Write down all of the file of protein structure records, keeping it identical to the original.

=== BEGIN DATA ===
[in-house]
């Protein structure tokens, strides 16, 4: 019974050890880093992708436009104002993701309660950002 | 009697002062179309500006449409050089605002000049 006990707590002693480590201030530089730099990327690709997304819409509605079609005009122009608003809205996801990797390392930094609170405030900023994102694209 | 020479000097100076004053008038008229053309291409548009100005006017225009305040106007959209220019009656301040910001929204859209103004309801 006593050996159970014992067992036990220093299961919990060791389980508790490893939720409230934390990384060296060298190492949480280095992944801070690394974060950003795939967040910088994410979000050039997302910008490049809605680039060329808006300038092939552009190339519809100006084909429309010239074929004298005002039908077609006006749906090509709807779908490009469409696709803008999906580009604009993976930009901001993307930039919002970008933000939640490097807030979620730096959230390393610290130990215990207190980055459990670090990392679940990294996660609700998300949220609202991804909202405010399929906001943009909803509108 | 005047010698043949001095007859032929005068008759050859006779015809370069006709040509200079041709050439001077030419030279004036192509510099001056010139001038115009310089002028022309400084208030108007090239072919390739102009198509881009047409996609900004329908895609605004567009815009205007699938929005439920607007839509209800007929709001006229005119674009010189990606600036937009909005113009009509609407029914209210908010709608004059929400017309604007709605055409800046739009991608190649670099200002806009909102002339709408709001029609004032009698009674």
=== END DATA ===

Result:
[in-house]
């Protein structure tokens, strides 16, 4: 019974050890880093992708436009104002993701309660950002 | 009697002062179309500006449409050089605002000049 006990707590002693480590201030530089730099990327690709997304819409509605079609005009122009608003809205996801990797390392930094609170405030900023994102694209 | 020479000097100076004053008038008229053309291409548009100005006017225009305040106007959209220019009656301040910001929204859209103004309801 006593050996159970014992067992036990220093299961919990060791389980508790490893939720409230934390990384060296060298190492949480280095992944801070690394974060950003795939967040910088994410979000050039997302910008490049809605680039060329808006300038092939552009190339519809100006084909429309010239074929004298005002039908077609006006749906090509709807779908490009469409696709803008999906580009604009993976930009901001993307930039919002970008933000939640490097807030979620730096959230390393610290130990215990207190980055459990670090990392679940990294996660609700998300949220609202991804909202405010399929906001943009909803509108 | 005047010698043949001095007859032929005068008759050859006779015809370069006709040509200079041709050439001077030419030279004036192509510099001056010139001038115009310089002028022309400084208030108007090239072919390739102009198509881009047409996609900004329908895609605004567009815009205007699938929005439920607007839509209800007929709001006229005119674009010189990606600036937009909005113009009509609407029914209210908010709608004059929400017309604007709605055409800046739009991608190649670099200002806009909102002339709408709001029609004032009698009674």